Treatment Failure Among Infected Periprosthetic Total Hip Arthroplasty Patients
Ran Schwarzkopf*, 1, Bassem Mikhael 2, Elizabeth Wright 3, Daniel M Estok, II2, Jeffrey N Katz 3
1 Department of Orthopaedics Surgery, University of California Irvine, 101 The City Drive South, Orange, CA 92868, USA
2 Orthopaedic Department, Brigham and Women’s Hospital, Harvard Medical School, Boston, MA, USA
3 Orthopedic and Arthritis Center for Outcomes Research, Brigham and Women's Hospital, Harvard Medical School, Boston, MA, USA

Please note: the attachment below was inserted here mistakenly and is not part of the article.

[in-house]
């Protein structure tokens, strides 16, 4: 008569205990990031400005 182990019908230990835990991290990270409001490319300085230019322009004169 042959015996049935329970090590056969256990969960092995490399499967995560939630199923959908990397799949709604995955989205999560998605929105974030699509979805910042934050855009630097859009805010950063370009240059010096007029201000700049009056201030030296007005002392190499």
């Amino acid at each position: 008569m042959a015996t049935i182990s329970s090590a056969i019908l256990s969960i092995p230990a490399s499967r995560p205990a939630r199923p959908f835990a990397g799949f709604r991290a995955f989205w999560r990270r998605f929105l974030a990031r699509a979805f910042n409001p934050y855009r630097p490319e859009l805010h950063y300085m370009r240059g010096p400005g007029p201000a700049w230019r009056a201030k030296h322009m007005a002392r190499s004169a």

Two-stage revision has been shown to be the most successful treatment in eradicating deep infection following total hiparthroplasty. We identified 62 patients treated by a two-stage revision. We defined “successful revision” as negative intraoperative cultures and no further infection-related procedure. We defined “eradication of infection” on the basis of negative cultures and clinical diagnosis at least one year after 2nd stage procedure. After a mean follow up of 2.7 years, eradication of the infection was documented in 91.1%, and a successful two-stage revision in 85.7% of patients. We observed no association between higher pre-reimplantation levels of ESR and C-reactive protein and lower likelihood of successful two-stage revision. We found an association between a history of another previous infected prosthetic joint and a failed 2nd stage procedure. Failure to achieve eradication of infection and successful two-stage revision occurs infrequently. Patients with prior history of a previous prosthetic joint infection are at higher risk of failure.
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